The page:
The word blossom brings to mind a rosebud slowly unfurling, one tender petal at a time, until it turns to face the sun as a glorious, fragrant bloom. Of course, not all blooms are roses. The top ten ugly plants, according to the Daily Telegraph, include “the stinky squid” (first discovered in Pittsburgh), the corpse flower, the climbing onion (it looks like an elongated asparagus), plus a lot of things I’ve planted.
There is a place in the world for each of these blooms, maybe not an equal number of fans, but they nevertheless belong somewhere. Books are the same. Not every manuscript blooms into a lush pink flower, nor is it meant to. Because I feel like it, I’m going to match each genre to a kind of flower. Feel free to dispute my choices in the comments. I expect a lively debate. Without further adieu, here is my list…
Romance: A rose, planted on the property line between a scatter-brained interior designer and a Navy SEAL.
Women’s fiction: The lily, less obvious than the rose, and better for classy book covers.
Historical: Any dried arrangement.
Young adult: A prom corsage (any kind of flower), blood spattered, if it a mystery.
Paranormal: I don’t know, do vampires have gardens?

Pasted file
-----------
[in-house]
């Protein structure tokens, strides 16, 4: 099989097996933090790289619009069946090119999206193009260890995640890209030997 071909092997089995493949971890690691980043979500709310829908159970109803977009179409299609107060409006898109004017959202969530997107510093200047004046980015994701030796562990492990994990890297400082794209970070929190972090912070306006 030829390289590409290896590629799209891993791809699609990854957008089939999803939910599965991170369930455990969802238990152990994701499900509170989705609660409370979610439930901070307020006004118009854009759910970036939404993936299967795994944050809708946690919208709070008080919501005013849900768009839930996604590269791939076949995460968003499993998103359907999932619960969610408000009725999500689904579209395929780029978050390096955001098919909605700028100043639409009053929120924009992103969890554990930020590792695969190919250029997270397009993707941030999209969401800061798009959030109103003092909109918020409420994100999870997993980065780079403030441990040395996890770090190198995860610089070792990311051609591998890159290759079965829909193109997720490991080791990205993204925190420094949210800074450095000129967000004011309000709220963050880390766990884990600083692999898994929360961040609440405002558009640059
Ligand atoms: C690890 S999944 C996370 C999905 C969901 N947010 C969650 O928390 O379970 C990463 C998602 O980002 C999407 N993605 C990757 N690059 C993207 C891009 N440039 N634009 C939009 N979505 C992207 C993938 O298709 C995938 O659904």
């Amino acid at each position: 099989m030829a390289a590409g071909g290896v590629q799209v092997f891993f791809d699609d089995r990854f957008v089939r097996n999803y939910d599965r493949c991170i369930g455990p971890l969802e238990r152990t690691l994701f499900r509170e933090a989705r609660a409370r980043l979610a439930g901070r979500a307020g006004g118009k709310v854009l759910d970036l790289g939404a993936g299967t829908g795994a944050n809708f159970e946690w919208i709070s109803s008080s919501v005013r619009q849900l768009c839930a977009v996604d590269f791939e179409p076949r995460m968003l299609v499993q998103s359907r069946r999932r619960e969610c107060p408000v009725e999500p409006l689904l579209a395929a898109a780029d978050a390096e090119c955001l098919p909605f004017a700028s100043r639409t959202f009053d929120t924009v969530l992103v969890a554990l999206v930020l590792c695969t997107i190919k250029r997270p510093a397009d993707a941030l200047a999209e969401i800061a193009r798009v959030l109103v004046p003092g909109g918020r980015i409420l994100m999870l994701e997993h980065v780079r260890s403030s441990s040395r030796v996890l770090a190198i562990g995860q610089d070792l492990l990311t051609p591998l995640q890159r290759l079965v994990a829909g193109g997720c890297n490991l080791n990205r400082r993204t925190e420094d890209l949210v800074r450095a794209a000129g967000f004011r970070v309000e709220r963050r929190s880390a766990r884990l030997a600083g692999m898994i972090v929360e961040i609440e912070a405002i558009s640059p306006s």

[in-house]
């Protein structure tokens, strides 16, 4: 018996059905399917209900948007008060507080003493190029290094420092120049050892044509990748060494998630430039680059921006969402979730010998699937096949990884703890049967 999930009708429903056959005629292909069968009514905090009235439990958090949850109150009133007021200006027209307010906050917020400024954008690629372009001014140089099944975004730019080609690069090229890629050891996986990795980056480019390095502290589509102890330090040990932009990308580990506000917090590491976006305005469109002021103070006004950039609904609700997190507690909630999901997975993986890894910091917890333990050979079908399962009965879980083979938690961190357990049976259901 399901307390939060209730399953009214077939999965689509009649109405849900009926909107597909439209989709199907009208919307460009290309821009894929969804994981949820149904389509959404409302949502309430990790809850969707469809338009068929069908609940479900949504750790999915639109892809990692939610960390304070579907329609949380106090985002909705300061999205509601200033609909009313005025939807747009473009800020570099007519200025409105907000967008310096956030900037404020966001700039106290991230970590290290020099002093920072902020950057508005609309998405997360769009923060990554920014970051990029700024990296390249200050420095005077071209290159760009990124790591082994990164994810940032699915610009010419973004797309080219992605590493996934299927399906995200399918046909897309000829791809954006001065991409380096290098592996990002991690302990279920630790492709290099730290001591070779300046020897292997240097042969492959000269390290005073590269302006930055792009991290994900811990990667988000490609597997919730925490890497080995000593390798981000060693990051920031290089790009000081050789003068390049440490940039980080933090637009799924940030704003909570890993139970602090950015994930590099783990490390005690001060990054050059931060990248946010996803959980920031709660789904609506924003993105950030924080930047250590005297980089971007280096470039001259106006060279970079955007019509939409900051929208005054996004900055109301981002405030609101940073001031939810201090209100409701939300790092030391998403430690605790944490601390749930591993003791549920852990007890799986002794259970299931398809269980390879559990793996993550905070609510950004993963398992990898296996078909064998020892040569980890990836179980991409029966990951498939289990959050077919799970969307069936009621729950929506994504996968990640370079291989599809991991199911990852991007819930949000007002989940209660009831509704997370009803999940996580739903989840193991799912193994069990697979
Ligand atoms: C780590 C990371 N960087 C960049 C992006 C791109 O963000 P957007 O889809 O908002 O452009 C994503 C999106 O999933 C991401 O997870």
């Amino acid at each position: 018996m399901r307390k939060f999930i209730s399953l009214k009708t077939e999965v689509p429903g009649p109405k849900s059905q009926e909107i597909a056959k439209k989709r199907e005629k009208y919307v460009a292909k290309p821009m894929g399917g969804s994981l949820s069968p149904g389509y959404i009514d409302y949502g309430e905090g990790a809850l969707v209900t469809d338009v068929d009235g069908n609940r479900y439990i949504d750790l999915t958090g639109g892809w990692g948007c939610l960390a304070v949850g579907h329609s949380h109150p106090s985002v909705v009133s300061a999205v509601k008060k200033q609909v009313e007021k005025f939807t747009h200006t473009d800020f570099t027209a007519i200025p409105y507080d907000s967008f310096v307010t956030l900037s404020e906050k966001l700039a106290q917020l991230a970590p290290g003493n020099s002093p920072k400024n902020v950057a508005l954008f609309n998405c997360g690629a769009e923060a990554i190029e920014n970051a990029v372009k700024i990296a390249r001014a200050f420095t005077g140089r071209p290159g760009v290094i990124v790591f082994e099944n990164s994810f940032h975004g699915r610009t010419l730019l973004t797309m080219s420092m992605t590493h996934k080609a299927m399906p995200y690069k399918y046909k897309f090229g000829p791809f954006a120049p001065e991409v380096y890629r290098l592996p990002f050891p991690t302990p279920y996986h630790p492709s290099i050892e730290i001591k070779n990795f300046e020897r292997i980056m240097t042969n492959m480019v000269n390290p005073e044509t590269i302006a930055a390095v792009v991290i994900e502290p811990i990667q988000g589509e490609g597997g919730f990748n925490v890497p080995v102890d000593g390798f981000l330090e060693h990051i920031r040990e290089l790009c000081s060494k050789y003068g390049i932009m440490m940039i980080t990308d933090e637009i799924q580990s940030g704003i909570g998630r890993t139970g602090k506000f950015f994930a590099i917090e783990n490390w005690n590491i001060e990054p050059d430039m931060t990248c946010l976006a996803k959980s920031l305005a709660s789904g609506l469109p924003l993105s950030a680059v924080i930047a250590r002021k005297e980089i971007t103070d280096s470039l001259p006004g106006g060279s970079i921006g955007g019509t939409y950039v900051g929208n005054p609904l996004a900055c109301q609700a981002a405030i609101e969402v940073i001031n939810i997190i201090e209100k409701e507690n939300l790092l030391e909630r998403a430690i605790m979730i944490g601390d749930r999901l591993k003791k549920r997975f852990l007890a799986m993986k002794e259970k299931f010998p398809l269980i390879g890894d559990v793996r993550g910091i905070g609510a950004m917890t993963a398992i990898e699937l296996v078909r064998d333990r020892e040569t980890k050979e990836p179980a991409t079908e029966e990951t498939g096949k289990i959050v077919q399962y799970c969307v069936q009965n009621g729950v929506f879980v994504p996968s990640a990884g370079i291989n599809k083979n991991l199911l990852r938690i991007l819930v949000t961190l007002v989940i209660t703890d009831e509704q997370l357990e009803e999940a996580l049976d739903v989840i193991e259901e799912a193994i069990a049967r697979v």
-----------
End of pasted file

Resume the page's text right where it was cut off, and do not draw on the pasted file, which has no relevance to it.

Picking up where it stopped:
Horror: A corpse flower, up to fifty-four feet tall and stinking of death.
Hard boiled mystery: Self-seeding anything in the ditch outside the home of a divorced, alcoholic investigator.
Cozy Mystery: Anything on the garden tour. Caveat: the blooms must be fertilized by a recently planted corpse. I imagine the flowers will eventually end up in an evidence locker where a botany-minded investigator will test the petals for traces of poison.
Thriller: A vase of something that has been knocked on the floor by a stray bullet. Think exploded glass and scattered flowers. No one has time to pick them up.
Literary Fiction: Any type of flower can be literary, but unlike genre flowers, they are not available for purchase at the grocery store and you should probably use Latin names.
The unpublished: As writers, we all have our little menegaries of stray manuscripts, the ones we haven’t finished, the ones that never find a home. These are my favorite blooms. I’m a collector. If I had to represent these manuscripts in flower form, I’d say they are the ones in Morticia Addams’s conservatory. I love the scene when she lovingly mists all of her dead flowers. That’s me and all of my homeless manuscripts. If I were savvier I could probably find a gif.
On that note, here’s a picture of me revising my latest manuscript. I’ve been busy snipping away for the last month.
On bad days, it looks more like this:
I always wear tulle while writing.
Before I go back to deleting the life out of my manuscript, I have a book recommendation for flower lovers: Lauren Willig’s The Secret History of the Pink Carnation series. It has mystery (the secret identity of a famous spy), history, and lots of highbrow flirtation. For the purposes of this month’s discussion, it has some very pretty flowers on the cover.
Until next time,